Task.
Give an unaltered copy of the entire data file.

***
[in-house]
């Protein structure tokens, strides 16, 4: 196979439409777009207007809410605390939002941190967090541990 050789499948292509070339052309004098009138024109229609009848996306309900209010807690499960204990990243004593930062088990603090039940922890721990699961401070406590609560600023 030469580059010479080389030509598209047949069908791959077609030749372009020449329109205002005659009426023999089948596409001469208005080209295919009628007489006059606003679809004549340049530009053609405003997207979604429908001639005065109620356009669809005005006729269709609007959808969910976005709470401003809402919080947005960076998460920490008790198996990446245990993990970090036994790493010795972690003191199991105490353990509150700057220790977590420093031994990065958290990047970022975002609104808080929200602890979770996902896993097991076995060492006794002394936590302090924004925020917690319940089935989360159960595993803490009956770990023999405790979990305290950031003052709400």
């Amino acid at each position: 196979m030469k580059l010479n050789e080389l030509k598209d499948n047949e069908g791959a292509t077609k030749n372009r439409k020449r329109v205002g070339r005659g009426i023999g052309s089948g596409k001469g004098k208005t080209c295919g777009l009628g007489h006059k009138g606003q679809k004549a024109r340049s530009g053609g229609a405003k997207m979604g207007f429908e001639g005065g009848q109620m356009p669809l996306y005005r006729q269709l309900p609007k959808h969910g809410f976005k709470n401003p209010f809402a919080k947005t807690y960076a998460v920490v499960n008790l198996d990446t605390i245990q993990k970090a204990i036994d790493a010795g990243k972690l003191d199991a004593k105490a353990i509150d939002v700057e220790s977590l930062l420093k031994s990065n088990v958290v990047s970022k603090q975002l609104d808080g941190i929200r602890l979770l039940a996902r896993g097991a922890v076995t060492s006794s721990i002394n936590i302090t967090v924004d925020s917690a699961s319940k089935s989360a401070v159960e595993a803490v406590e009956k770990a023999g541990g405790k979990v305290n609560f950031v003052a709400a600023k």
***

[in-house]
């Protein structure tokens, strides 16, 4: 196979439409777009207007809410605390939002941190967090541990 050789499948292509070339052309004098009138024109229609009848996306309900209010807690499960204990990243004593930062088990603090039940922890721990699961401070406590609560600023 030469580059010479080389030509598209047949069908791959077609030749372009020449329109205002005659009426023999089948596409001469208005080209295919009628007489006059606003679809004549340049530009053609405003997207979604429908001639005065109620356009669809005005006729269709609007959808969910976005709470401003809402919080947005960076998460920490008790198996990446245990993990970090036994790493010795972690003191199991105490353990509150700057220790977590420093031994990065958290990047970022975002609104808080929200602890979770996902896993097991076995060492006794002394936590302090924004925020917690319940089935989360159960595993803490009956770990023999405790979990305290950031003052709400």
């Amino acid at each position: 196979m030469k580059l010479n050789e080389l030509k598209d499948n047949e069908g791959a292509t077609k030749n372009r439409k020449r329109v205002g070339r005659g009426i023999g052309s089948g596409k001469g004098k208005t080209c295919g777009l009628g007489h006059k009138g606003q679809k004549a024109r340049s530009g053609g229609a405003k997207m979604g207007f429908e001639g005065g009848q109620m356009p669809l996306y005005r006729q269709l309900p609007k959808h969910g809410f976005k709470n401003p209010f809402a919080k947005t807690y960076a998460v920490v499960n008790l198996d990446t605390i245990q993990k970090a204990i036994d790493a010795g990243k972690l003191d199991a004593k105490a353990i509150d939002v700057e220790s977590l930062l420093k031994s990065n088990v958290v990047s970022k603090q975002l609104d808080g941190i929200r602890l979770l039940a996902r896993g097991a922890v076995t060492s006794s721990i002394n936590i302090t967090v924004d925020s917690a699961s319940k089935s989360a401070v159960e595993a803490v406590e009956k770990a023999g541990g405790k979990v305290n609560f950031v003052a709400a600023k």